Who ordered the “Friday Questions?”
Bill starts us off:
What are the responsibilities of the creative consultants and how does it differ from being the writer and were you the creative consultants on the shows you are credited with writing?
Generally, creative consultants are writers who come in once or twice a week to help out on rewrites for whatever episode is being produced that week. They're not on staff full-time. Their day usually begins with the afternoon runthrough and they stay through the rewrite. They provide another set of eyes, can offer story suggestions, but primarily they’re there to help pump in jokes.
At some point I was a creative consultant on CHEERS, FRASIER, WINGS, BECKER, and about six other shows that came and quickly went. (We wrote episodes for most of those shows.)
This is a practice that dates well back into the American theater. Plays would tryout out of town and playwrights would enlist the help of “script doctors” like Abe Burrows who would help fix troubled projects. At least we didn't have to go to New Haven every week.
A couple days ago, you mentioned that you gave overuse of names a pass in the case of pilots, where the writer needs to establish who everyone is. It occurred to me that most of your viewers aren't going to start with the pilot; they'll get into the show after it been on the air for weeks or years, or even in syndication. How much do sitcom writers think about the fact that every episode is someone's first? Is any attempt made to make sure each episode works without prior knowledge?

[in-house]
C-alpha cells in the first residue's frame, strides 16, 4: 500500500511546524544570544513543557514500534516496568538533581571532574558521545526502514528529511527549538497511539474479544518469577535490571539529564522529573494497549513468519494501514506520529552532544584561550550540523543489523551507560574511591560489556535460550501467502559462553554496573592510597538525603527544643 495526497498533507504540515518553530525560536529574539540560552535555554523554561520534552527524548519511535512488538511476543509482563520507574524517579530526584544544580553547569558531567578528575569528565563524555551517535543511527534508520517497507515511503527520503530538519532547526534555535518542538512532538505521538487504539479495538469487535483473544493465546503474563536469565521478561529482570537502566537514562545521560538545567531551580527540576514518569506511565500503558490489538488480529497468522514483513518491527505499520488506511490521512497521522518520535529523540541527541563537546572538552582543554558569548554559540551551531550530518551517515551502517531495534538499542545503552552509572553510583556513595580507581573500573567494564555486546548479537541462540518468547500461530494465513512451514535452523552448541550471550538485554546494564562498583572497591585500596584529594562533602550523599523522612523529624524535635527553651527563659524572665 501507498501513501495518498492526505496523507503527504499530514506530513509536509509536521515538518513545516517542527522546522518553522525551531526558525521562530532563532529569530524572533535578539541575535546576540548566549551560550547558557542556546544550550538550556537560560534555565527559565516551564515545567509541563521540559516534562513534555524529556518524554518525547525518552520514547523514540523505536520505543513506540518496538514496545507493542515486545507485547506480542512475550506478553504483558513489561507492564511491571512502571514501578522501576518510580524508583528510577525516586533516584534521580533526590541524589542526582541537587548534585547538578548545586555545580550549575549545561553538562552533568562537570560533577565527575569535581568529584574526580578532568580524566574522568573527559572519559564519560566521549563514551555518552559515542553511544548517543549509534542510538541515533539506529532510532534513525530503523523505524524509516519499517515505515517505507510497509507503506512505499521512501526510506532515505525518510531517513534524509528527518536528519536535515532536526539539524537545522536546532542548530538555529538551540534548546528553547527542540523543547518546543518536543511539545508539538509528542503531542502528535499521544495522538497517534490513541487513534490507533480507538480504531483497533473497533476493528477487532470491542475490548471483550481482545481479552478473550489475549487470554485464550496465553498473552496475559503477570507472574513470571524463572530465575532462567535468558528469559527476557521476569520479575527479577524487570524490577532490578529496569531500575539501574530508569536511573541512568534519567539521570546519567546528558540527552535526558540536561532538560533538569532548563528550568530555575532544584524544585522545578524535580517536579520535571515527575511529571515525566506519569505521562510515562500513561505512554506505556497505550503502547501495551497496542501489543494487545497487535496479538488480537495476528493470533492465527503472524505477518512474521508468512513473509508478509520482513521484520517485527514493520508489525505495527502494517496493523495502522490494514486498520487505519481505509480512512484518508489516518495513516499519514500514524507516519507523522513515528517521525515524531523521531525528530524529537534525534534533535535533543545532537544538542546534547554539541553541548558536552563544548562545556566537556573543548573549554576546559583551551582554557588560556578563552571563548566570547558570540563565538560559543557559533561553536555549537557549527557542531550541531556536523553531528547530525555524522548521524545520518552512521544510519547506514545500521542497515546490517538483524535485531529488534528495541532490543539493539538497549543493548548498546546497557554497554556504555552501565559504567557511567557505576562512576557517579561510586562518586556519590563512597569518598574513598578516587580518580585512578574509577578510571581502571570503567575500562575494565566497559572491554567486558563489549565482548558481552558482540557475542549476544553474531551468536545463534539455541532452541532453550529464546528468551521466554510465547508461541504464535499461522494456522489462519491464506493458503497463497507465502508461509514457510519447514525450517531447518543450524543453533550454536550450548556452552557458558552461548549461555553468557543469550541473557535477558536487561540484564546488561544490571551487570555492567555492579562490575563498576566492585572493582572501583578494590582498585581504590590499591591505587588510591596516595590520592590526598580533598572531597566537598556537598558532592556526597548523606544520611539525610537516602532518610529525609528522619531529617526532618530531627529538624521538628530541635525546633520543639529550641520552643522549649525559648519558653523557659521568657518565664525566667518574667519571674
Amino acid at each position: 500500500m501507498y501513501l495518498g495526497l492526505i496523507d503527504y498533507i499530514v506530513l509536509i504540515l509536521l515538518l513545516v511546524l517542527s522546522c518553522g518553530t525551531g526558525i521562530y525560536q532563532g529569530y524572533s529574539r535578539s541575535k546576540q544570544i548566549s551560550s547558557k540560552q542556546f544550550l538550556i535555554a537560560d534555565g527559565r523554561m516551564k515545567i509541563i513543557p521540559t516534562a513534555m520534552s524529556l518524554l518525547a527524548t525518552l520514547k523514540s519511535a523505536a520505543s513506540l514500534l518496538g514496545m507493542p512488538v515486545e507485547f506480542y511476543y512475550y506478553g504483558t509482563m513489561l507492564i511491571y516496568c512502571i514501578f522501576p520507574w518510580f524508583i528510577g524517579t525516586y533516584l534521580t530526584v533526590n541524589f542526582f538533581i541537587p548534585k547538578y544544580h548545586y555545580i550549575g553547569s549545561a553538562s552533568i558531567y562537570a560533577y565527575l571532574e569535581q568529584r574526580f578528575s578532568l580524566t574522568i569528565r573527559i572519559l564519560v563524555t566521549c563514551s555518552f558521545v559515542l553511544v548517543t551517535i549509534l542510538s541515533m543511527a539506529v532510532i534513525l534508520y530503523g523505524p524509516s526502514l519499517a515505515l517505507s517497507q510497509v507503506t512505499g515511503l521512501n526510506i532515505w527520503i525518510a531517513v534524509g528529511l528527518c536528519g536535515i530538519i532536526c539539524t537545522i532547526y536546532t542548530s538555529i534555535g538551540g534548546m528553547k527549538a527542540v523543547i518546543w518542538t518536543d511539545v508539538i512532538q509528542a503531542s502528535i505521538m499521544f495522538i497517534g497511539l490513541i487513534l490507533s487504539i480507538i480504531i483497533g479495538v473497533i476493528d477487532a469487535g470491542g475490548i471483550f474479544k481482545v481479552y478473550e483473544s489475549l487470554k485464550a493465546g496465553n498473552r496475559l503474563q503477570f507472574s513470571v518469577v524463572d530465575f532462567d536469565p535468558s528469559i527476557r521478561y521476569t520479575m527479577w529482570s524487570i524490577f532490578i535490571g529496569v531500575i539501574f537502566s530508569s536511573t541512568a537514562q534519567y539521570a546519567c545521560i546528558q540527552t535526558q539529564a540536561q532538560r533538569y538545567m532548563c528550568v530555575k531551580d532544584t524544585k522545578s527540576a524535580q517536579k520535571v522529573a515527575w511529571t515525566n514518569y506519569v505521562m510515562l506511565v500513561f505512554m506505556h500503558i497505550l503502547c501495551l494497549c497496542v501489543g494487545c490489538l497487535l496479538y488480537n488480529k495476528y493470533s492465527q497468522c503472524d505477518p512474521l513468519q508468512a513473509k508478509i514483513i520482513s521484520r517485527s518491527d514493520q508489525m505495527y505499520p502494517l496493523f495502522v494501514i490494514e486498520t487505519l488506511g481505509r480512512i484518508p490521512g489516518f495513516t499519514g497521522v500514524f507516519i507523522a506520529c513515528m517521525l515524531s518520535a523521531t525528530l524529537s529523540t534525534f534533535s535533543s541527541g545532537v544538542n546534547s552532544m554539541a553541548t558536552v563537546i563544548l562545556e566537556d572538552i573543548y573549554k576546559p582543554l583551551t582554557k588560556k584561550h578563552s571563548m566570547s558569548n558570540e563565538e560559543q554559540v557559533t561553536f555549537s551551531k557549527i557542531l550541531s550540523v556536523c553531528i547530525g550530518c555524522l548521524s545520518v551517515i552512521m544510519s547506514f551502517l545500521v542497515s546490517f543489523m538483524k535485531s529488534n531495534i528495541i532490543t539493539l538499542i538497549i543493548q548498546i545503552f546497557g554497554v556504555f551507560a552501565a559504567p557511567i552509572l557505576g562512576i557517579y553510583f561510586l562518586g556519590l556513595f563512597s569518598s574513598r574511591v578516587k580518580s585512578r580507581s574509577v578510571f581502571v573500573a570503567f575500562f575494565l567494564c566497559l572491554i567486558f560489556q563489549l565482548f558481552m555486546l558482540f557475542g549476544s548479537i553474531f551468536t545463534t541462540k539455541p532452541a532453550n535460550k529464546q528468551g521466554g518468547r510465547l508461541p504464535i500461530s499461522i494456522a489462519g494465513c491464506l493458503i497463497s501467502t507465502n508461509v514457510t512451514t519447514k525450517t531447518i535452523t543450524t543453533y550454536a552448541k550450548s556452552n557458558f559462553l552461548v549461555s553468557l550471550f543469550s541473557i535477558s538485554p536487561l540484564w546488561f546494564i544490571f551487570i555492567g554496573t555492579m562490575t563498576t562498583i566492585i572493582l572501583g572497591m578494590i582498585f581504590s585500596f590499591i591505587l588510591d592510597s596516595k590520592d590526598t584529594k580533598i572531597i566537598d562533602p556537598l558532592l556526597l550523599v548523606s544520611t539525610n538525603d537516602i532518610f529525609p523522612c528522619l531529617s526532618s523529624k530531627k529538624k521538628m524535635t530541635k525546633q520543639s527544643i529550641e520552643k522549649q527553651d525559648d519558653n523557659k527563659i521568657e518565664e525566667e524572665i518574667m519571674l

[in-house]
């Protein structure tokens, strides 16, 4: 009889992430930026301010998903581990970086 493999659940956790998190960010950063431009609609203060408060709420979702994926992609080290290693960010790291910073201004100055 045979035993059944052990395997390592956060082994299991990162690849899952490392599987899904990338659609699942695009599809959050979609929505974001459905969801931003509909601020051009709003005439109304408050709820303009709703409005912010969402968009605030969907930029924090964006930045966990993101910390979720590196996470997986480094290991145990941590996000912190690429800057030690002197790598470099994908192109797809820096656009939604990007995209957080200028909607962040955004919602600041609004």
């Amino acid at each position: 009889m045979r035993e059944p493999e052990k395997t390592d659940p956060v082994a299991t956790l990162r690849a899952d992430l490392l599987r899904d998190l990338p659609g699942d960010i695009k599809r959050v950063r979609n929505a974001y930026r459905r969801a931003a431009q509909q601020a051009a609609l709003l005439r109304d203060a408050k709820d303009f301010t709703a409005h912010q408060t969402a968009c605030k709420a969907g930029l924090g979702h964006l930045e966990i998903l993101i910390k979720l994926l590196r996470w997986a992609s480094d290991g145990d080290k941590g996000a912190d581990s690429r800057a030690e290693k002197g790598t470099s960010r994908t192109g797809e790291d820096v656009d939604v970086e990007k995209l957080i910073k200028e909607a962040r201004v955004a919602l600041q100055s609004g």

The second episode is in many ways harder to write than the pilot. Because you have to re-tell the pilot for all those who are coming to the show for the first time, and you have to provide a new story for those who saw the pilot. And you have two weeks to write it, not six months.
Over the first four shows we try to keep rebooting the premise, but after that we feel viewers can either pick up on what’s going on, or go back to find the previous episodes online or On-Demand. Why should we do all the work?
Other than THE SIMPSONS, I am not aware of any shows you wrote for that included kids. Did you and David ever try to develop family-oriented sitcoms or was this something that didn't interest you?
We’ve written other shows that have had kids and we’ve done a few family pilots that didn’t get picked up. Earlier in our career we got asked to write a family pilot, but we were committed to another show so we had to pass. That family show was COSBY. Not that I'm still bitter.
When a show is on air as long as Frasier do the network executives start paying less attention; i.e., is there more the writers can get away with which might be considered too offensive or "out there" in the first couple years of a show's run? "Tonight on Frasier Daphne's true identity as a KGB operative is revealed after she's caught trying to blow up the Space Needle"
Yes, once a show has established itself as a hit networks tend to back off. But not entirely. Networks still want to know what stories you have planned and if you want to do something very different or jarring you still might have a fight on your hands. You may win that fight but it won’t just be rubber stamped because you have millions of Twitter followers.
Still, it’s quite a contrast from when we were doing MASH. CBS wanted us to submit loglines of the stories we were doing. We would send in six or seven at a time. Of course, by the time we got around to submitting them the episodes had already been filmed. That's a great way of getting around notes, by the way.
What’s your Friday Question?